We also binge-watched the first season of RIVERDALE. My, how Archie Andrews and the gang changed from when I was a kid. This teen-oriented CW show kept me watching. Most interesting to me was Miss Grundy, no longer an old hag but now a young, oversexed music teacher (taking the place of the original comic’s Mr. Flutesnoot). Looking forward to the new season.

    Last week (and this week) will be dedicated to removing trees and bushes — all of which have grown tightly around water pipes. Early morning and early evening work because of the hot Florida weather. I don’t mind the work, but I hate the sweating.

    Enjoy your week, Richard.

    • Yet you moved to Florida, knowing you’d get that sweaty weather. Tsk, tsk. I’ve come to realize we just don’t have a good place in our house, despite it’s spaciousness, to watch television or movies. But Barbara doesn’t want to spend the time or money on some special AV room, so we watch some TV here and there, and occasionally a movie in the evening, and that’s it.

  5. Patti Abbott says:

    You people make me feel guilty. I am reading Megan’s last book (YOU WILL KNOW ME) in preparation for my book group. They will not get it–they don’t read crime fiction and they don’t read books about families. It’s going to be uncomfortable for all of us but they chose it at the last minute when the scheduled book’s paperback release was delayed. Megan’s comic boo,k NORMANDY GOLD, comes out this week for anyone who likes such things. Titan will publish six issues and then collect it into a graphic novel. Strange world. The artwork looks amazing.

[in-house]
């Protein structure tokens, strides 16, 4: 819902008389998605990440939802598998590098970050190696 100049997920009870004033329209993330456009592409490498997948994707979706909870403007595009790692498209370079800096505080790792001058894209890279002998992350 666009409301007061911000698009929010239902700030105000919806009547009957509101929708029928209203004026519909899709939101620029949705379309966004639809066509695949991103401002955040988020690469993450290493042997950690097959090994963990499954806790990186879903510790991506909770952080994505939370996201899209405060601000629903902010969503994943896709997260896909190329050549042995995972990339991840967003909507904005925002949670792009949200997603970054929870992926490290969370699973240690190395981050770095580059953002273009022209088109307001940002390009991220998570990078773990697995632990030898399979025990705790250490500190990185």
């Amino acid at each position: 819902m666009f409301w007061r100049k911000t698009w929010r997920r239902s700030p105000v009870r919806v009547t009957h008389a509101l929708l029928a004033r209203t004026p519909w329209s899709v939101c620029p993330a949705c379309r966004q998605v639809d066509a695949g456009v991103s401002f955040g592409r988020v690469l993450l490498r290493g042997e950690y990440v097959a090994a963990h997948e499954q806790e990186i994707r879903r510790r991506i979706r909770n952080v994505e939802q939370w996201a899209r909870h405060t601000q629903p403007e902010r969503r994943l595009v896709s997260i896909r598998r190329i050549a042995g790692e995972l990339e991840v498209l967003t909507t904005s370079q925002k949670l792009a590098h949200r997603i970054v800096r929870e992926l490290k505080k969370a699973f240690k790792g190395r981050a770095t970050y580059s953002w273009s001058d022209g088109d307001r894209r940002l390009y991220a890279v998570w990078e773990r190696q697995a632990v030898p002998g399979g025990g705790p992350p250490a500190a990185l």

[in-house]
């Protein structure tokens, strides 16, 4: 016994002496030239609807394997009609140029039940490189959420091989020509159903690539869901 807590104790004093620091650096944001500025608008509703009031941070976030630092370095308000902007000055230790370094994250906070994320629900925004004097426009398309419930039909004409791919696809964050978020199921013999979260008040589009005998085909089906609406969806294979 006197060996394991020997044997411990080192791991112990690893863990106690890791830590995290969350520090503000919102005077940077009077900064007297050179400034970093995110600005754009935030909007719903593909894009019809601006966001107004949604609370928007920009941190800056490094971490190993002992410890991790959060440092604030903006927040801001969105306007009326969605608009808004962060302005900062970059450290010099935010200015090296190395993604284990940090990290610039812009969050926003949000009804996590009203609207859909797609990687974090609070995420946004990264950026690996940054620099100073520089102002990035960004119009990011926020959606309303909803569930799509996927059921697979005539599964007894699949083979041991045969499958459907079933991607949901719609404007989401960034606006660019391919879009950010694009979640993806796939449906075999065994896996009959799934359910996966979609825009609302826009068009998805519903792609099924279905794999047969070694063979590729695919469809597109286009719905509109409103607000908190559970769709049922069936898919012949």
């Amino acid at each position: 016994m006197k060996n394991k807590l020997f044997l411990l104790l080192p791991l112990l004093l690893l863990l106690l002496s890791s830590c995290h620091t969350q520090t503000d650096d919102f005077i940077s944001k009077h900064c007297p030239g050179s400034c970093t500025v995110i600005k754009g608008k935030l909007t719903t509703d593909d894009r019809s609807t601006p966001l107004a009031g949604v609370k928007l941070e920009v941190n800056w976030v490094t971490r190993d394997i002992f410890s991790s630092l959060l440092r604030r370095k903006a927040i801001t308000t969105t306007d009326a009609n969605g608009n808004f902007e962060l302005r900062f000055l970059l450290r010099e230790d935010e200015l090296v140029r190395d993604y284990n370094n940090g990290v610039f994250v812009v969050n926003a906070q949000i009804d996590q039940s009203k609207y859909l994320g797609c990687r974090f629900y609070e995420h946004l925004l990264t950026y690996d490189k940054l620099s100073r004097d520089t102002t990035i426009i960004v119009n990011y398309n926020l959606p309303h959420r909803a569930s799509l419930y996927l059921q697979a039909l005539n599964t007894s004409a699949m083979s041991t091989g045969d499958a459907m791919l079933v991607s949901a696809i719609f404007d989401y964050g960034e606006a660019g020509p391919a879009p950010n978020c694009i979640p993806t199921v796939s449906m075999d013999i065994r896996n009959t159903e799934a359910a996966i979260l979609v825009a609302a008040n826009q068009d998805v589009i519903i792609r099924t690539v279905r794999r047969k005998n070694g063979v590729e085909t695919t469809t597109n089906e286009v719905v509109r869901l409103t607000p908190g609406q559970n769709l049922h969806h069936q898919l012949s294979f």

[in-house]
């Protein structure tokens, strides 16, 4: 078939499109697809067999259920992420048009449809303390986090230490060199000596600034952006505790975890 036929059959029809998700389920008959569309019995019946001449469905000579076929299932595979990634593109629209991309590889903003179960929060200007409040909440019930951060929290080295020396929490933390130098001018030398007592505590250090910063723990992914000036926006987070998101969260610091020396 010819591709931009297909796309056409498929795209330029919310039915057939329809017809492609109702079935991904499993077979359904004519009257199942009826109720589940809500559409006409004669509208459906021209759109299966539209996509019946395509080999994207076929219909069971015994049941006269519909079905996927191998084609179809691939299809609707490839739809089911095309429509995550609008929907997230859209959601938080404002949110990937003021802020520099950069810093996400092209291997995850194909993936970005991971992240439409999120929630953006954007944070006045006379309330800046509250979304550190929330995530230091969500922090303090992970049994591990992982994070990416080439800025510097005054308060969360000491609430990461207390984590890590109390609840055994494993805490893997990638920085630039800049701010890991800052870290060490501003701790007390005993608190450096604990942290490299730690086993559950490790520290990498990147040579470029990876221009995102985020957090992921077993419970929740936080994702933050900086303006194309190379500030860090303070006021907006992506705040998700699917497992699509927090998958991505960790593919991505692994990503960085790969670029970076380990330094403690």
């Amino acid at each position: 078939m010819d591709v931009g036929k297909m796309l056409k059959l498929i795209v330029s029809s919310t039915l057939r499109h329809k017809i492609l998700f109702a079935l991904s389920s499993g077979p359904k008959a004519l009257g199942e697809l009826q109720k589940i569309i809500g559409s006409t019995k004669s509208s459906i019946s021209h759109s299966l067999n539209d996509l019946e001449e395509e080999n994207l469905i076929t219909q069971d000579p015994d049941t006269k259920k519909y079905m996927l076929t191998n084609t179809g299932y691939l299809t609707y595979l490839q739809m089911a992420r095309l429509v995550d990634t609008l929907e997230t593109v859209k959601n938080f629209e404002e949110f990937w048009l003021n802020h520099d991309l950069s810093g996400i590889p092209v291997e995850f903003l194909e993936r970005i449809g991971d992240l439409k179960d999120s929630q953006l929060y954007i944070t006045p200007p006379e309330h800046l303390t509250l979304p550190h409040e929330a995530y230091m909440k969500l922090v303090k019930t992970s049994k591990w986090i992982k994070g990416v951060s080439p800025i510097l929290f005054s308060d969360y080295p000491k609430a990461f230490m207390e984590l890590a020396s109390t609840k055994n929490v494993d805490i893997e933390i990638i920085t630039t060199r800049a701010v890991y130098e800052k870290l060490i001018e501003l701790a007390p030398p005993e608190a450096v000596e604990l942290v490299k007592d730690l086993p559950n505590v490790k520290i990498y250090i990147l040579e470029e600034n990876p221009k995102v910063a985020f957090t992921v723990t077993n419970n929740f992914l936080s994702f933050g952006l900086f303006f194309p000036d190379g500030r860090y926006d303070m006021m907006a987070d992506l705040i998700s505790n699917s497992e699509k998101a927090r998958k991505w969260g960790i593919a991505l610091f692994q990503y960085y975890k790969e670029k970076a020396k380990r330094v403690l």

6. Jeff Meyerson says:

    Ah, that brings back very specific memories. On July 4, 1974 we flew to London on a 7 week summer vacation. (After a week there we flew to Rome, and spent most of the trip traveling around on a Eurailpass.) The first day in London I was surprised to find that ALL THE PRESIDENT’S MEN was already out there in paperback, so I bought a copy and (despite the sightseeing and theater) read it in a few days. Some weeks later we were in Stockholm when I saw a newspaper announcing that it was Nixon’s last day in office, so we missed all the drama leading up to that point.

    Ah, good times.

  7. Jeff Meyerson says:

    I must say, a lot of what you people are reading this week is in the “sounds really interesting, but not for me” category. Still, I’m sure many turn up their noses at what I’m reading, which is fair.

    I am looking forward to Megan’s new book.